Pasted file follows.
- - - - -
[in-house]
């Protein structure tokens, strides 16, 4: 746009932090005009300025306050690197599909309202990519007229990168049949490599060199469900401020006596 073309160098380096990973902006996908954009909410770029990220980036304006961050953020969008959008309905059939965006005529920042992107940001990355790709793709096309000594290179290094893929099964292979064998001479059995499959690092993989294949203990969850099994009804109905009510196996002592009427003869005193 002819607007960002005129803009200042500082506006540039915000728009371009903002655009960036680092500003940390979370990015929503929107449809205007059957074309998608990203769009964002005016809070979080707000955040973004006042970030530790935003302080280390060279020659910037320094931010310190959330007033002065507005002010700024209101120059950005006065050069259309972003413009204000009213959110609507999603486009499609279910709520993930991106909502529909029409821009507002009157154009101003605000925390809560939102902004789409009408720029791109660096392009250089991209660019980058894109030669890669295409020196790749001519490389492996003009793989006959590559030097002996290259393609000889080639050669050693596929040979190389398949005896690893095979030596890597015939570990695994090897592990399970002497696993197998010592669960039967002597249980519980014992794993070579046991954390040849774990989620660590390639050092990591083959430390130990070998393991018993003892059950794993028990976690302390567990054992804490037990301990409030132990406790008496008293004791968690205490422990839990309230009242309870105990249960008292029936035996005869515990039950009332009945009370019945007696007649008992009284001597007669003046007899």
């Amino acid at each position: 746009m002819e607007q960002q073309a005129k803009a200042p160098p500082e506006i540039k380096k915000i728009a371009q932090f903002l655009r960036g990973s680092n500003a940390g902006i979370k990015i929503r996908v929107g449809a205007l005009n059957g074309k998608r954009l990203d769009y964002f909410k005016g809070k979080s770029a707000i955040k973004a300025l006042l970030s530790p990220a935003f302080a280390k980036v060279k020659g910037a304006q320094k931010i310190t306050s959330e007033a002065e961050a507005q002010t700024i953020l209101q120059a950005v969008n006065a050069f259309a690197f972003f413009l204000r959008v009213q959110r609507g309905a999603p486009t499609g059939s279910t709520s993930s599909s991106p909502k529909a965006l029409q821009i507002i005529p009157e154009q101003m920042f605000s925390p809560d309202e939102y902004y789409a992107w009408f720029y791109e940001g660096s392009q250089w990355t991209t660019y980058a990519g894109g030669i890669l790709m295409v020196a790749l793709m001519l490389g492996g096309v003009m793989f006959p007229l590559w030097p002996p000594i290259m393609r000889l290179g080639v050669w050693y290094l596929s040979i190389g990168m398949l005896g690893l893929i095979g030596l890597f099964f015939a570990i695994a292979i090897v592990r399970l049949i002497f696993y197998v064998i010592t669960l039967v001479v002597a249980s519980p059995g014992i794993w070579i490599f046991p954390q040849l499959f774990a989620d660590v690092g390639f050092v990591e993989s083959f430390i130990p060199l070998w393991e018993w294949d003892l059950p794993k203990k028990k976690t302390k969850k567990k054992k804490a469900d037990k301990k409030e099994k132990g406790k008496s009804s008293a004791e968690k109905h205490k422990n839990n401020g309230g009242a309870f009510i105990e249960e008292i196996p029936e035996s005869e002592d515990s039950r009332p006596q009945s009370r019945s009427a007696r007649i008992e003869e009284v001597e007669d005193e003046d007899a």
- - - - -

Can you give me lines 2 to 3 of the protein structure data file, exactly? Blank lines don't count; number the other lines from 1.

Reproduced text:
């Protein structure tokens, strides 16, 4: 746009932090005009300025306050690197599909309202990519007229990168049949490599060199469900401020006596 073309160098380096990973902006996908954009909410770029990220980036304006961050953020969008959008309905059939965006005529920042992107940001990355790709793709096309000594290179290094893929099964292979064998001479059995499959690092993989294949203990969850099994009804109905009510196996002592009427003869005193 002819607007960002005129803009200042500082506006540039915000728009371009903002655009960036680092500003940390979370990015929503929107449809205007059957074309998608990203769009964002005016809070979080707000955040973004006042970030530790935003302080280390060279020659910037320094931010310190959330007033002065507005002010700024209101120059950005006065050069259309972003413009204000009213959110609507999603486009499609279910709520993930991106909502529909029409821009507002009157154009101003605000925390809560939102902004789409009408720029791109660096392009250089991209660019980058894109030669890669295409020196790749001519490389492996003009793989006959590559030097002996290259393609000889080639050669050693596929040979190389398949005896690893095979030596890597015939570990695994090897592990399970002497696993197998010592669960039967002597249980519980014992794993070579046991954390040849774990989620660590390639050092990591083959430390130990070998393991018993003892059950794993028990976690302390567990054992804490037990301990409030132990406790008496008293004791968690205490422990839990309230009242309870105990249960008292029936035996005869515990039950009332009945009370019945007696007649008992009284001597007669003046007899």
């Amino acid at each position: 746009m002819e607007q960002q073309a005129k803009a200042p160098p500082e506006i540039k380096k915000i728009a371009q932090f903002l655009r960036g990973s680092n500003a940390g902006i979370k990015i929503r996908v929107g449809a205007l005009n059957g074309k998608r954009l990203d769009y964002f909410k005016g809070k979080s770029a707000i955040k973004a300025l006042l970030s530790p990220a935003f302080a280390k980036v060279k020659g910037a304006q320094k931010i310190t306050s959330e007033a002065e961050a507005q002010t700024i953020l209101q120059a950005v969008n006065a050069f259309a690197f972003f413009l204000r959008v009213q959110r609507g309905a999603p486009t499609g059939s279910t709520s993930s599909s991106p909502k529909a965006l029409q821009i507002i005529p009157e154009q101003m920042f605000s925390p809560d309202e939102y902004y789409a992107w009408f720029y791109e940001g660096s392009q250089w990355t991209t660019y980058a990519g894109g030669i890669l790709m295409v020196a790749l793709m001519l490389g492996g096309v003009m793989f006959p007229l590559w030097p002996p000594i290259m393609r000889l290179g080639v050669w050693y290094l596929s040979i190389g990168m398949l005896g690893l893929i095979g030596l890597f099964f015939a570990i695994a292979i090897v592990r399970l049949i002497f696993y197998v064998i010592t669960l039967v001479v002597a249980s519980p059995g014992i794993w070579i490599f046991p954390q040849l499959f774990a989620d660590v690092g390639f050092v990591e993989s083959f430390i130990p060199l070998w393991e018993w294949d003892l059950p794993k203990k028990k976690t302390k969850k567990k054992k804490a469900d037990k301990k409030e099994k132990g406790k008496s009804s008293a004791e968690k109905h205490k422990n839990n401020g309230g009242a309870f009510i105990e249960e008292i196996p029936e035996s005869e002592d515990s039950r009332p006596q009945s009370r019945s009427a007696r007649i008992e003869e009284v001597e007669d005193e003046d007899a």